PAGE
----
Monument

A monument is a type of structure either explicitly created to commemorate a person or important event or which has become important to a social group as a part of their remembrance of historic times or cultural heritage, or simply as an example of historic architecture. In English the word "monumental" is often used in reference to something of extraordinary size and power, as in monumental sculpture, but also to mean simply anything made to commemorate the dead, as a funerary monument or other example of funerary art. The word comes from the Latin "monere," which means 'to remind' or 'to warn.' The term is often used to describe any structure that is a significant and legally protected historic work, and many countries have equivalents of what is called in United Kingdom legislation a Scheduled Monument, which often include relatively recent buildings constructed for residential or industrial purposes, with no thought at the time that they would come to be regarded as "monuments".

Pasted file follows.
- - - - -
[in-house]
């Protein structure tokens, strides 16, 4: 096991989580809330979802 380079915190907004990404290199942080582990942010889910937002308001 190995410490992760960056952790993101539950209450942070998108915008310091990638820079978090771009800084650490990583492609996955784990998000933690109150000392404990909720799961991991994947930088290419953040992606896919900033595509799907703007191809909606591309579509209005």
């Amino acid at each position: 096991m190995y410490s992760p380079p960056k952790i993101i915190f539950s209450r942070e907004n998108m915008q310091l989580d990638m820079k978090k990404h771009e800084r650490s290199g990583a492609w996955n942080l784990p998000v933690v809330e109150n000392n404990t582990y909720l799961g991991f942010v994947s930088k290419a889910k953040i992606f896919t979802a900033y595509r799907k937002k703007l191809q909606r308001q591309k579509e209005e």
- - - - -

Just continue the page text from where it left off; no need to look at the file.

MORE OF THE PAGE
Read more about Monument:  Creation and Functions, Types of Monuments

Famous quotes containing the word monument:

    The volatile truth of our words should continually betray the inadequacy of the residual statement. Their truth is instantly translated; its literal monument alone remains.
    Henry David Thoreau (1817–1862)

    It is remarkable that the dead lie everywhere under stones.... Why should the monument be so much more enduring than the fame which it is designed to perpetuate,—a stone to a bone? “Here lies,”M”Here lies”;Mwhy do they not sometimes write, There rises? Is it a monument to the body only that is intended?
    Henry David Thoreau (1817–1862)

    I see his monument is still there.
    Calvin Coolidge (1872–1933)